What our dogs and cats feel like when we don’t understand them.
… Continuities can be merely apparent, not actual.
Consider, for example, the laptop computer vs. the typewriter. Both feature the QWERTYUIOP keyboard. That might suggest a physical continuity between the two machines. The story would run thus: Computer developers added more and more parts to the typewriter, and subtracted some, until they had transformed the typewrter into a laptop.
But of course, they didn’t. They adapted a widely recognized keyboard layout to an entirely new type of machine. Continuities are created by history, not laws. If we don’t know the history, we don’t know whether a similarity reflects continuity or not.
Bolhuis and Wynne continue, “In other words, evolutionary convergence may be more important than common descent in accounting for similar cognitive outcomes in different animal groups.”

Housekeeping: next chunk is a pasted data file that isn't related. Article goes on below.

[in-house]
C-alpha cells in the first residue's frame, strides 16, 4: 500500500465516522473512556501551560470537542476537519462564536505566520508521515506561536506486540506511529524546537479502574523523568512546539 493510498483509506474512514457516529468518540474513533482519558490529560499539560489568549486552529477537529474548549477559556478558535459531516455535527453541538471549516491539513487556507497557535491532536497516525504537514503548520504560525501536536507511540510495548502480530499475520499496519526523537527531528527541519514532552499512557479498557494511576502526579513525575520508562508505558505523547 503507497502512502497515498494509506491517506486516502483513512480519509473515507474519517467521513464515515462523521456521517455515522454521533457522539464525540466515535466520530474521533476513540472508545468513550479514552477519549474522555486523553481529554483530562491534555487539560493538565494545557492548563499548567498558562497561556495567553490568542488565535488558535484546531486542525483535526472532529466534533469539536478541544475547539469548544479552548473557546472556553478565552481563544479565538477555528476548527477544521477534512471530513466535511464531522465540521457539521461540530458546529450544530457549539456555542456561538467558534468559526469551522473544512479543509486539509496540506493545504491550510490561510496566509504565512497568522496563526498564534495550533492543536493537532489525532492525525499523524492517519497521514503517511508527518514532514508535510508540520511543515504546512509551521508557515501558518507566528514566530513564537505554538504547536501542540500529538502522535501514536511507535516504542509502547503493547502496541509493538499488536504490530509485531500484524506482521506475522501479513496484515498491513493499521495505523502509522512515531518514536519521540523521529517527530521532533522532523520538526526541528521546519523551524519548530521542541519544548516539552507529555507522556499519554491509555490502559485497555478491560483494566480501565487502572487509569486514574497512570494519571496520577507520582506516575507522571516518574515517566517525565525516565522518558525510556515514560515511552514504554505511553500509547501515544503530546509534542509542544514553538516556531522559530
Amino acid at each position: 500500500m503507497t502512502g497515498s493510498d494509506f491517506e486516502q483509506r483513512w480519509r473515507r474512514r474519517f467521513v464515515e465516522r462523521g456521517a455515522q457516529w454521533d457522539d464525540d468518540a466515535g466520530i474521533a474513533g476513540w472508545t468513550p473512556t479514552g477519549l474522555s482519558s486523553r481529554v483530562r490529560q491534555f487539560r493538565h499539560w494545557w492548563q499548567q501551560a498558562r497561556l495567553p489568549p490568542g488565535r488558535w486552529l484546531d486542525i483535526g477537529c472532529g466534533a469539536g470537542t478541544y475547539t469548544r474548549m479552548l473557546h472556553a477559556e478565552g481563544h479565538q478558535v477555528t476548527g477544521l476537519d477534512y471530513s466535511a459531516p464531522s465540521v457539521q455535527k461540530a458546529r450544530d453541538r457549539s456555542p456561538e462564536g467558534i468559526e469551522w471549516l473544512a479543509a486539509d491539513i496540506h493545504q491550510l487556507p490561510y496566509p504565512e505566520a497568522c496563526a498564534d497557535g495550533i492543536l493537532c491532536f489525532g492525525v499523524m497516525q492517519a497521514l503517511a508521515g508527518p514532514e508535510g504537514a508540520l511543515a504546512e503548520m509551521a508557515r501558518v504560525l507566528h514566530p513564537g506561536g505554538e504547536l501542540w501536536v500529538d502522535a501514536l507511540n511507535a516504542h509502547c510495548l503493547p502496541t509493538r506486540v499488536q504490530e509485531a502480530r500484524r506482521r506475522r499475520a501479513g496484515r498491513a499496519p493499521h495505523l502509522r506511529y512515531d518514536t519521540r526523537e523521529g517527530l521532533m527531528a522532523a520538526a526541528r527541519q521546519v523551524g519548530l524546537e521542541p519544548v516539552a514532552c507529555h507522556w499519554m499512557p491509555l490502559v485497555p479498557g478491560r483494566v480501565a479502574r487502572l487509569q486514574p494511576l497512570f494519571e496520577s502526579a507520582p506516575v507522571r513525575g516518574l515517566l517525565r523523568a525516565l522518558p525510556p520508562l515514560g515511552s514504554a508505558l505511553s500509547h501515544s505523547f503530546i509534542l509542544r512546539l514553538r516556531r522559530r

Indeed. There is no specific type of brain uniquely associated with intelligent behavior in animals (other than humans). There is, however, convergence in intelligent behavior among vertebrates (crows) and invertebrates (octopuses).
Yet most invertebrate species do not stand out in intelligence. That fact should receive more attention than it does. The nature and origin of intelligence may be quite different from what researchers have supposed. More.
See also: The full Animal minds series
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